Sunday, 3 July 2011


In the fall of 1980 I hooked up with a guy who would change the course of my life for the better. His name was Owen West. Now, if you think this post is about to take a turn into smutville, think again. Because Owen West is an author who, thanks to his knack for effective writing, awakened my sense of reading in English. Yeah, you’ve read right. If it hadn’t been for him, I may have never stepped as freely into the horror genre, as it was becoming very hip back then with the upswing of both films and print. Indeed, ever since the success of THE OMEN and HALLOWEEN, people were into horror like you wouldn’t believe. So, naturally, in came scads of horror paperback originals that included novelization of upcoming films, like 1981 THE FUNHOUSE onto which this Owen West fellow had based his first novel.

As you can imagine, I was already considered a horror buff back then, having seen as many films as I could, TOURIST TRAP, SILENT SCREAM, the John Carpenter classic, a lot of Hammer flicks… All were part of my yearly big or small screen routine. It took the arrival of super great FRIDAY THE 13TH PART 2 a year or so later to really cement my love for the genre, but, yeah, even by that time I was in the zone. So to me, reading horror was the next logical step. Easier said than done, believe me. Let me explain. Being a French Canadian teen with a limited knowledge of the English words made things a little difficult. Moreover, as we didn’t have many horror books in French (or so I thought) and the ones I fancied were all in English, I felt even more stuck as a reader. That is, until I decided to give it a go anyway and pick up an English novel with a cool cover at the five and dime store. The one I chose had lurid eyes that said open if you dare, so I did.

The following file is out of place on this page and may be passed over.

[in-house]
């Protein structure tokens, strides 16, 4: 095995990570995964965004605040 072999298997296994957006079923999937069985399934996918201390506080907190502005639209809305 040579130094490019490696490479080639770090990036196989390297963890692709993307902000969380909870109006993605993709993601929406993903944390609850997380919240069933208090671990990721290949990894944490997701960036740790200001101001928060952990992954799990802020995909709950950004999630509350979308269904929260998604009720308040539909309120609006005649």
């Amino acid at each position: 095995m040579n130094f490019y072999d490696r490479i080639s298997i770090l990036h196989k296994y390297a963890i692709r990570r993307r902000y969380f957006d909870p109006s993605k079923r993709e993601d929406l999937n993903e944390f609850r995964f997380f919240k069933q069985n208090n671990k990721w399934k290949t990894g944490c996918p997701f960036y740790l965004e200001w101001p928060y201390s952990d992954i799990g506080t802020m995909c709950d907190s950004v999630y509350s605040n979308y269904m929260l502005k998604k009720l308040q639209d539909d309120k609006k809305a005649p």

It did take me a long while to get through this fine and spooky tale of carnival people and the visitors who fell prey to them but I eventually made it through, with an English/French dictionary in tow. Sure, I didn’t understand most of it but I still managed to get an inkling of what the plot and dialogue were about, and to me that was more than enough. Besides, just knowing that I could continue delving into English modern horror fiction was the best sentiment ever. I felt protected. Understood. Being an unpopular kid at the time, this knowledge made me feel less alone, made life a little better.
It took a year before another Owen West novel hit the stand. By that time I was already a real pro with the English tongue. Oh, many other books have followed THE FUNHOUSE, but never have I been more proud of myself than that faithful day. I’m sure I won’t surprise anyone when I reveal that Owen West is really Dean Koontz. Being prolific, he used many pseudonyms during that period of time. And though I have dipped into Koontz’s world often enough, it is Owen West to whom I must dedicate this blog entry, for without him and his scary words I may never have had the guts to step outside of the French box, and in return would never have started this blog some 30 years later. So thanks a million, Owen. I definitely owe you one.
Until next post—Martin
US paperback


Mr. Xploit, Esquire said...

Great post! I love to hear how various horror fans got into loving it in the first place. I still have never read a horror book myself, but I total get it nonetheless.

Authorfan said...

Thanks for the fine comments. So cool to hear from a reader and a fellow blogger.